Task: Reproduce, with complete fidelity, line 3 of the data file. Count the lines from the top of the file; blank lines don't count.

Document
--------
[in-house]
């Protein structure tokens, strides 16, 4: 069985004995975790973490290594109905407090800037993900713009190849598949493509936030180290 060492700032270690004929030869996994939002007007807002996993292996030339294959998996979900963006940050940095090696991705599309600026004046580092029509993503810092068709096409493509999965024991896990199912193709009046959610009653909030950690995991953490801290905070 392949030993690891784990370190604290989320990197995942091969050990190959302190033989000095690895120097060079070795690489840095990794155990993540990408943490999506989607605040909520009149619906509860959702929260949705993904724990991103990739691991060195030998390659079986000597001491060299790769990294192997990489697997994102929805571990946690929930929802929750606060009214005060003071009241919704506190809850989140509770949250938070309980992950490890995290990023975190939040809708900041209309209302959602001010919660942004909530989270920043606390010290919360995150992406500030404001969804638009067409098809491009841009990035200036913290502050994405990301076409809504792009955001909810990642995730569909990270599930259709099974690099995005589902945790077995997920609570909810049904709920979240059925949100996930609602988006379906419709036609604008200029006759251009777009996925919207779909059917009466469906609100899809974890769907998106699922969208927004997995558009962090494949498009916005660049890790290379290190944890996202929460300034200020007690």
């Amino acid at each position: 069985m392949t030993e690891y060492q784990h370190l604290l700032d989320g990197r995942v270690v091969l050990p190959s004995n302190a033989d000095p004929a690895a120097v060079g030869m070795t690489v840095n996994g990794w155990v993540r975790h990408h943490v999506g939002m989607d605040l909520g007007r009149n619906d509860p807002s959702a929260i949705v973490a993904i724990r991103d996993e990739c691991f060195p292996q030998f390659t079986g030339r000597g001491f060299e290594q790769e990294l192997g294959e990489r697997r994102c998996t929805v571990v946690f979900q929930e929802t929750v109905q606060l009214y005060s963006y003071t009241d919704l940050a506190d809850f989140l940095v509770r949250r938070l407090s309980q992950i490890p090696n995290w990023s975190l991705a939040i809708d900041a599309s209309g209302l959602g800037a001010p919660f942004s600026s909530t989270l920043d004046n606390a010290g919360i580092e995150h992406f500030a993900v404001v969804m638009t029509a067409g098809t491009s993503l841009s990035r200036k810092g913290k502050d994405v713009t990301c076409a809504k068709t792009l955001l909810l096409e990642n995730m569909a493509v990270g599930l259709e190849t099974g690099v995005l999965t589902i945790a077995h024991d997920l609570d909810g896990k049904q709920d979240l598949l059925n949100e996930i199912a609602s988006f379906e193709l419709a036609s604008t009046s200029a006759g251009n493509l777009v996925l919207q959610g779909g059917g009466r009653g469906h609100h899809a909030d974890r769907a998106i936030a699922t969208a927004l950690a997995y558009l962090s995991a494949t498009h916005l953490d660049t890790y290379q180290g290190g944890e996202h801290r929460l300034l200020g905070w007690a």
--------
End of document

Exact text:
């Amino acid at each position: 069985m392949t030993e690891y060492q784990h370190l604290l700032d989320g990197r995942v270690v091969l050990p190959s004995n302190a033989d000095p004929a690895a120097v060079g030869m070795t690489v840095n996994g990794w155990v993540r975790h990408h943490v999506g939002m989607d605040l909520g007007r009149n619906d509860p807002s959702a929260i949705v973490a993904i724990r991103d996993e990739c691991f060195p292996q030998f390659t079986g030339r000597g001491f060299e290594q790769e990294l192997g294959e990489r697997r994102c998996t929805v571990v946690f979900q929930e929802t929750v109905q606060l009214y005060s963006y003071t009241d919704l940050a506190d809850f989140l940095v509770r949250r938070l407090s309980q992950i490890p090696n995290w990023s975190l991705a939040i809708d900041a599309s209309g209302l959602g800037a001010p919660f942004s600026s909530t989270l920043d004046n606390a010290g919360i580092e995150h992406f500030a993900v404001v969804m638009t029509a067409g098809t491009s993503l841009s990035r200036k810092g913290k502050d994405v713009t990301c076409a809504k068709t792009l955001l909810l096409e990642n995730m569909a493509v990270g599930l259709e190849t099974g690099v995005l999965t589902i945790a077995h024991d997920l609570d909810g896990k049904q709920d979240l598949l059925n949100e996930i199912a609602s988006f379906e193709l419709a036609s604008t009046s200029a006759g251009n493509l777009v996925l919207q959610g779909g059917g009466r009653g469906h609100h899809a909030d974890r769907a998106i936030a699922t969208a927004l950690a997995y558009l962090s995991a494949t498009h916005l953490d660049t890790y290379q180290g290190g944890e996202h801290r929460l300034l200020g905070w007690a």